Enraged by a financial crisis that has enveloped the Baltimore school system in layoff talks for weeks, parents, community leaders and even school officials are demanding criminal investigations, threatening to file lawsuits and asking for a shake-up of the school board.

Also, three city school unions will vote today on a crucial compromise that would require them to accept temporary 3.5 percent pay cuts to avoid even deeper salary reductions or possible mass layoffs.

If the unions agree, the city has pledged to lend the school system $8 million to help it meet budget goals this school year.

If the unions reject this package, school officials say, they will impose 6.8 percent pay cuts or lay off up to 1,200 of the system's more than 11,000 employees.

"Clearly, people are fed up," said Kevin Slayton, president of the city school system's Parent Community Advisory Board. "I think parents are just concerned in general with the education in Baltimore City. These children who are primarily children of color seem to get a second-rate education, and I think it's just reached a peak."

As the crisis escalated:

  • At least two parent groups have called for criminal investigations.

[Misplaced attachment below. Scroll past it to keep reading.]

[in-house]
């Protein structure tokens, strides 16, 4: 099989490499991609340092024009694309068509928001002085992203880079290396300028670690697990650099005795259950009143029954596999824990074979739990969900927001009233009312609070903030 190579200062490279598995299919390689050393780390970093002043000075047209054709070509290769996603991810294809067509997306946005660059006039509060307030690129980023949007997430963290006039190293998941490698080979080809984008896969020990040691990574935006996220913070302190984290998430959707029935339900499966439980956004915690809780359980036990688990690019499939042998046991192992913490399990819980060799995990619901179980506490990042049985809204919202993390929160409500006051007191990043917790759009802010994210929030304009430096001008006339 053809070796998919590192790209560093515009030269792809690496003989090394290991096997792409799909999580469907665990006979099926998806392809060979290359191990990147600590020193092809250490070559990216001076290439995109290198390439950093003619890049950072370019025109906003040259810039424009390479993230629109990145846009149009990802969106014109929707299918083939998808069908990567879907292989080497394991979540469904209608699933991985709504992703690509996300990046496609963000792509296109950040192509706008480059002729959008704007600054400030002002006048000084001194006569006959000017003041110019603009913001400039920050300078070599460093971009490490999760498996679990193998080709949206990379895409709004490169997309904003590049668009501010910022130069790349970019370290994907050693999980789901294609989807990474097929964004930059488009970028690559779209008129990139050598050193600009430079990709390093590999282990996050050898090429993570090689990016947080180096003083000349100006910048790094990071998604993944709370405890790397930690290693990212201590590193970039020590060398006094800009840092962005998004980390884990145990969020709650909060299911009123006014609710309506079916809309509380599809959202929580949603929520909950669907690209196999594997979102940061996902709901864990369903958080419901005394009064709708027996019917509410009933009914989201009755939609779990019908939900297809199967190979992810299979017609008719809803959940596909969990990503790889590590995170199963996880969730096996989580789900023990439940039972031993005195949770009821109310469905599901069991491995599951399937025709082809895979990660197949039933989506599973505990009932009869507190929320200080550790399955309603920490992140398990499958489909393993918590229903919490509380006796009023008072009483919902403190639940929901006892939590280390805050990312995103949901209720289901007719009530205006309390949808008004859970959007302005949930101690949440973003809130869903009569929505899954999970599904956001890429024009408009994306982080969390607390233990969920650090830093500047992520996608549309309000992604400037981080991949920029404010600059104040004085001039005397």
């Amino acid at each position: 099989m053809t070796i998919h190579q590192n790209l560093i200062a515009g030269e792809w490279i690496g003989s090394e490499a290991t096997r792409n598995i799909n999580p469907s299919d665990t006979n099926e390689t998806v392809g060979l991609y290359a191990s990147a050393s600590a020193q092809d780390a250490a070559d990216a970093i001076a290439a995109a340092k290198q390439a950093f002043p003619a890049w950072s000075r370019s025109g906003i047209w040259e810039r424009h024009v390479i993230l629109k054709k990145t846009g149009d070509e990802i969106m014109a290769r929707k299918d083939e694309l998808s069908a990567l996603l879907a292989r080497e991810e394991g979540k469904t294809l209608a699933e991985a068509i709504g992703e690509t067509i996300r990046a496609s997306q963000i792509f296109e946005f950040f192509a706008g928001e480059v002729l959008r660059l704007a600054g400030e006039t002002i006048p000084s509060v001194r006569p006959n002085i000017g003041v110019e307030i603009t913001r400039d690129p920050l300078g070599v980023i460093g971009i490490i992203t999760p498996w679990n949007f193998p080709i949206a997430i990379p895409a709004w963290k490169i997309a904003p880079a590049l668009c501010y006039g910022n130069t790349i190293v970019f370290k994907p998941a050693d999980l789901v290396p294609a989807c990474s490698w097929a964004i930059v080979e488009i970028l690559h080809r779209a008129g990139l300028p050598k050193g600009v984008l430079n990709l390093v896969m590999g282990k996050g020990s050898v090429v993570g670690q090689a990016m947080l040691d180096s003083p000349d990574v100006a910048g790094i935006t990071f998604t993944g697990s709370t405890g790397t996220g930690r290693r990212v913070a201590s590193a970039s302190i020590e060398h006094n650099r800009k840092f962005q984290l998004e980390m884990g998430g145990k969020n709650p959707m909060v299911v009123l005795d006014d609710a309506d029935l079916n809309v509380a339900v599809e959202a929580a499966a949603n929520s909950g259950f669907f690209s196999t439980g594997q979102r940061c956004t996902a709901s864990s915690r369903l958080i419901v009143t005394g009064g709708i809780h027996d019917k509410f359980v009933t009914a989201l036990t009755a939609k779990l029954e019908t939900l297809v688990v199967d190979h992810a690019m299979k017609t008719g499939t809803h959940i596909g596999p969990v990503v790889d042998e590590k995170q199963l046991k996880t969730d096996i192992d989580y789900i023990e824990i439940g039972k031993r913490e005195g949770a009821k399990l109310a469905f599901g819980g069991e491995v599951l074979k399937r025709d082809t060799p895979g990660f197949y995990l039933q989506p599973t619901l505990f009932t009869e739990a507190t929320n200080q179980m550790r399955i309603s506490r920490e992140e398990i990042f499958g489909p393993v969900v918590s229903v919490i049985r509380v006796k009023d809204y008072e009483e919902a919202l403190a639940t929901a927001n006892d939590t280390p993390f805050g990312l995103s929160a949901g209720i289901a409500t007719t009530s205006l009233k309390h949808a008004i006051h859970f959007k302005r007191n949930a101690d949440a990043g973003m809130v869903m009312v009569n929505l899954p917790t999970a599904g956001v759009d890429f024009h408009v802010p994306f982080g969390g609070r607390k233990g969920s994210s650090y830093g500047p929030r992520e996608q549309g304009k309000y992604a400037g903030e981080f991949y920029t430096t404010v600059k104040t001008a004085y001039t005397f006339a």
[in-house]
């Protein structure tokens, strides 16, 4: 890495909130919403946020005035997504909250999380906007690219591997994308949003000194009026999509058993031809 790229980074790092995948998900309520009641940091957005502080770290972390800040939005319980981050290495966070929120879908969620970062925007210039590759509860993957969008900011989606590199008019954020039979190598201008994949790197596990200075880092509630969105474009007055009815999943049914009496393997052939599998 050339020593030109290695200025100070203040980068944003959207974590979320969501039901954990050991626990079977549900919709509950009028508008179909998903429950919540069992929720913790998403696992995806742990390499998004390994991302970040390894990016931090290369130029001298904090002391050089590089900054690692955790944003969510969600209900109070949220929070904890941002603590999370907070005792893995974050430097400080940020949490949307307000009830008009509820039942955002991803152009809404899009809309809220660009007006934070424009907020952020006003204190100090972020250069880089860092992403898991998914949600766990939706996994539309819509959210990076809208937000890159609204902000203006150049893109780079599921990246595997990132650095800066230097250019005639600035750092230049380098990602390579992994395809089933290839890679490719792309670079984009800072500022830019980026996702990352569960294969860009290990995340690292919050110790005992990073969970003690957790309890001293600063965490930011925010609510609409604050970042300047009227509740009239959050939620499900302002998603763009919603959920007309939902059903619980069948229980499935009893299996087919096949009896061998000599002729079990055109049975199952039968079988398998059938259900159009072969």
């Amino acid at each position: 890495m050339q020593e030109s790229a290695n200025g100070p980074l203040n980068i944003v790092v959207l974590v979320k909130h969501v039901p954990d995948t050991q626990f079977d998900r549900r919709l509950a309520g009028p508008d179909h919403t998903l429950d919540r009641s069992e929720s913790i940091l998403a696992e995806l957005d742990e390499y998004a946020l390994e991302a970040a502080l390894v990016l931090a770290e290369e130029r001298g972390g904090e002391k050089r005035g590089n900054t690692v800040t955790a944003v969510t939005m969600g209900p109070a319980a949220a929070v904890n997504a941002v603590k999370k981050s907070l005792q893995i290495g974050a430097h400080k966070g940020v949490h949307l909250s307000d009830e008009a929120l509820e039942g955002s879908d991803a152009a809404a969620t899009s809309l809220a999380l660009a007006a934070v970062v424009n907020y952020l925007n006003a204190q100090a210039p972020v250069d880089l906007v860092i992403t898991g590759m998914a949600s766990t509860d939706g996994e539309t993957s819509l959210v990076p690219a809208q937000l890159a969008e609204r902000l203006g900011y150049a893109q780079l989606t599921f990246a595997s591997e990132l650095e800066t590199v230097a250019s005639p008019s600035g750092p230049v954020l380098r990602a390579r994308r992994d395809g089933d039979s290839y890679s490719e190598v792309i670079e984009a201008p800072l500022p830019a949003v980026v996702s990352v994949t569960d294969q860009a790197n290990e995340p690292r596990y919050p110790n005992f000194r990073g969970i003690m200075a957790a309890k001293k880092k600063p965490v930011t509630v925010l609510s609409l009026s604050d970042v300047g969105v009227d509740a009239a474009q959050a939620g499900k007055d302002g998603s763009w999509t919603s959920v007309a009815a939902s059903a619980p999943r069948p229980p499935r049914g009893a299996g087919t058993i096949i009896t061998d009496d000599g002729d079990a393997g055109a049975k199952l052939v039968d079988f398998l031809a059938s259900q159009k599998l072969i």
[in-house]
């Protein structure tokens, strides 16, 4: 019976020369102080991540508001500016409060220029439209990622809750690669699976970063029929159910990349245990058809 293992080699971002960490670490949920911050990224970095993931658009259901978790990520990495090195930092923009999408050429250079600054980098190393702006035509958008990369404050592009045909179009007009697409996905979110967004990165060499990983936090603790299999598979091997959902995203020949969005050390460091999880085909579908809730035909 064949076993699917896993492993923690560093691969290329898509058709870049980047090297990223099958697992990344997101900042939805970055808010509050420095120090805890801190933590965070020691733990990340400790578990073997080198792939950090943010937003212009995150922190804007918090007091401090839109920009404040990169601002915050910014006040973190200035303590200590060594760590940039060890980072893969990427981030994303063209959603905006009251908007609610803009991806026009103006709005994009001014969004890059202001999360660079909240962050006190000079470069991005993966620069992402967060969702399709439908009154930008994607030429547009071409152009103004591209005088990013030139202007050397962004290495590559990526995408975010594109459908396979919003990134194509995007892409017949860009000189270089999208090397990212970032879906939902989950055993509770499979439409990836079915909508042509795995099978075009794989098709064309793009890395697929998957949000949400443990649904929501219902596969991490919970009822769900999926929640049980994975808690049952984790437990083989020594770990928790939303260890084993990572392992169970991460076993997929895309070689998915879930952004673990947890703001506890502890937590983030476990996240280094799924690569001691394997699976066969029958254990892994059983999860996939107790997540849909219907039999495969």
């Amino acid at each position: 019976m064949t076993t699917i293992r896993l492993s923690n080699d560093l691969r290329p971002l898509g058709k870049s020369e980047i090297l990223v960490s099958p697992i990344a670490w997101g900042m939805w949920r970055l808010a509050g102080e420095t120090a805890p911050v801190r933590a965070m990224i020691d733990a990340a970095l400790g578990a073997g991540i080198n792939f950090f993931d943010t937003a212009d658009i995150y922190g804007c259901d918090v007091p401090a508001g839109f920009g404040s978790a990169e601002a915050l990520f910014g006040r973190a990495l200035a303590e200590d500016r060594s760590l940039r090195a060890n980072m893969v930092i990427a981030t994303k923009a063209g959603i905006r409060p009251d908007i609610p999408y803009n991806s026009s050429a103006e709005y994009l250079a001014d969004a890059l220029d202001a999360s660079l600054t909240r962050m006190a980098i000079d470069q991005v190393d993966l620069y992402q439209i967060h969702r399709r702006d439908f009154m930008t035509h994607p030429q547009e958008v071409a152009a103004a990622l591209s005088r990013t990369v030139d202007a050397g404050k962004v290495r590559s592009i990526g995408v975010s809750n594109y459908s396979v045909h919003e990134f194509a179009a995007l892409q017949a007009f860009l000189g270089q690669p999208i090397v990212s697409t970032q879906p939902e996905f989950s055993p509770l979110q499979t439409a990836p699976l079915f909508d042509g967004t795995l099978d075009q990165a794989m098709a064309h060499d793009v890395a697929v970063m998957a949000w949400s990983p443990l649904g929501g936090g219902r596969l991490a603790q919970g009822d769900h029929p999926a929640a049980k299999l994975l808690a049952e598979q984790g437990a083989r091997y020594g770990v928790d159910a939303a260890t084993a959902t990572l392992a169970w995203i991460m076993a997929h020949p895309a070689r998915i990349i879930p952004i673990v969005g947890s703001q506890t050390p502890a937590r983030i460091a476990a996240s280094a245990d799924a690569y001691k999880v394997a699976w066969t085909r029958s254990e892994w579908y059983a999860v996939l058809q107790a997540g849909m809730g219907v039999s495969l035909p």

• A group of area clergy has threatened a lawsuit.

  • State school Superintendent Nancy S. Grasmick is expected to announce tomorrow the makeup of an investigative panel that will look into the schools' finances.

    Bill Reinhard, a state schools spokesman, said Grasmick's panel of private citizens from the business, legal and education fields will launch a "broad-ranging" inquiry.

    "If it looks as though there is criminal wrongdoing, they will turn it over to the [state] attorney general," Reinhard said.

    The school system is facing a $58 million cumulative deficit. As a result, 800 school employees, including teachers, guidance counselors and aides, were laid off earlier this school year.

    Schools chief Bonnie S. Copeland has said she intends to impose a pay cut or lay off workers if the proposal is rejected.

    "This has kind of awoken a deep-seated need in this city for citizens' activism," said Bob Heck, head of Advocates for Reform at the Top, a grassroots group of parents from Roland Park and Mount Washington elementary schools - one of the parent groups calling for a criminal investigation. "We are working hard to try to be the voice of the one group that must be protected, which is children."

    Heck said his group will meet tomorrow morning with the deputy attorney general to discuss its concerns.

    Parents' demands

    Michael Hamilton, president of the Baltimore City Council of PTAs, said he will hold a meeting of parents Saturday at Union Baptist Church.

    Hamilton said his group also is calling for a criminal investigation as well as an audit of the system's hiring practices.

    In addition, he said, parents are considering filing lawsuits.